I had a eureka moment when reading this article.  In conjunction with my recent doctors appointments, and recent musing on my shortness of breath (and related symptoms), I had already started to reach the conclusion that my shortness of breath, light headedness, and tingling in extremities must be from lack of blood flow to capillaries and tissue.  The one thing that kept me from realizing that blood/oxygen was the problem for so long was that my pulse oximeter always shows normal blood oxygen levels.  But then in my last doctor appointment (3 weeks ago), Dr. M stated that the pulse oxymeter wouldn't detect oxygen levels in the capillaries, and certainly not in muscle tissue. This never occurred to me.  It should have!..but it didn't.

So recently I've been musing about what to do with this new information, still not totally certain that it was a capillary and tissue problem.  Then the allodynia arose.  Then I read this article (linked above) and I suddenly feel certain that I'm dealing with lack of blood flow to capillaries and tissue...probably due to autonomic nervous system dysfunction.

Now the question is, what do I do with this information?  I haven't figured that out yet...

Tuesday, July 26, 2016

Suddenly, I have skin sensitivity

I have no idea if this is related to ME, but for the last 3 days, I have suddenly developed skin sensitivity in three areas on my body: the right side of my stomach, the right side of my lower back (directly opposite the patch on the stomach), and an area on the back of my right thigh.  There are no visible scratches, rashes, or bumps.  In terms of the pain sensation, it feels like those areas have been scratched by sandpaper, and now they are sensitive even to the contact of clothing over them.  I applied a topical over-the-counter steroid this morning, but it hasn't seemed to help.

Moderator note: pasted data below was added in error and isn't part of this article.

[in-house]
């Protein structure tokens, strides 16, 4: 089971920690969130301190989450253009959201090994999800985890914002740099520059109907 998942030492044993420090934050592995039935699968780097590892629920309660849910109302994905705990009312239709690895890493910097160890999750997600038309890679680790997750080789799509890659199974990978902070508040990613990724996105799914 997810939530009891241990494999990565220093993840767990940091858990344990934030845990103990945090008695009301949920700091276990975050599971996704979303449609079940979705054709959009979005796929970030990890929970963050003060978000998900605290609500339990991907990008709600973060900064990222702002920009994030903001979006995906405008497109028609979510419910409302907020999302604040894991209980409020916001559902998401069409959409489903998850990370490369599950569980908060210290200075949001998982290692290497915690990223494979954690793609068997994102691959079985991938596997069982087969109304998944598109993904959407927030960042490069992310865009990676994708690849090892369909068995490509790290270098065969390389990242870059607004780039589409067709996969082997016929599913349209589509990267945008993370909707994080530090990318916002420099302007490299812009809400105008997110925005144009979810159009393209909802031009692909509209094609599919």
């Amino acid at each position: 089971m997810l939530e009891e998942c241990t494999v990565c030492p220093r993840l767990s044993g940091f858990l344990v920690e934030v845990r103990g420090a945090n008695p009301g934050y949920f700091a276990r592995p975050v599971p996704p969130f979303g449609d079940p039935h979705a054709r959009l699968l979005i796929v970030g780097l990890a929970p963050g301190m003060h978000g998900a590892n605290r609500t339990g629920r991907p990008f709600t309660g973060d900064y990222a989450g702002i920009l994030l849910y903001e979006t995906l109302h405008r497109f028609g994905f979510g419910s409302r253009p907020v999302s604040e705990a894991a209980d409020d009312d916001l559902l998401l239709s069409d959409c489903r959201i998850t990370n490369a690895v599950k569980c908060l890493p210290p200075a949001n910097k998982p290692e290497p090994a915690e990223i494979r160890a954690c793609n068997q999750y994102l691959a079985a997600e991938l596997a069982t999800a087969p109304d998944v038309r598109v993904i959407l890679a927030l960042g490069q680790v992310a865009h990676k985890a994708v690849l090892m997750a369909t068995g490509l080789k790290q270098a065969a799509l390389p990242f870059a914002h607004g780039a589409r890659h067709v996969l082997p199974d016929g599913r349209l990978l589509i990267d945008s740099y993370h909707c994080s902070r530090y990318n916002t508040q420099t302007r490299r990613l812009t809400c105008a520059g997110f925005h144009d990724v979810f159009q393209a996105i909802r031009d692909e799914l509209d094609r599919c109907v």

I can't recall ever reading that sensitive skin was a major symptom of ME, but then again, I've probably read and forgotten an encyclopedia's worth of information on ME in the last 5 years.  A very brief Google search revealed that these types of non-visible skin irritations occur for all sorts of reasons: an irritant, such as new soap, new laundry detergent, contact with chemicals, airborne pollutants, or simply stress.

None of these factors seem to fit.  I did switch to a new brand of soap about three weeks ago, so it's possible the soap had a delayed effect.  More likely, I think I probably overdid the activity this weekend and my body is reacting with increased cortisol and, thus, stress.  I hope this doesn't become a regular part of my entomology.  

Friday, July 22, 2016

Have You Seen This Table of Recent ME Research Findings?

I don't know what saintly person created this table of recent ME research findings, but I wish I could thank him or her.  I'm always looking for ways to simplify and makes sense of the vast amount of information that comes at us in the ME community.  Recently, I have felt less motivated to keep up with all of the research findings because it all starts to seem like disconnected noise after a while; none of it leading to any real-world solutions for us.  Charts like this are helpful to see the "big picture."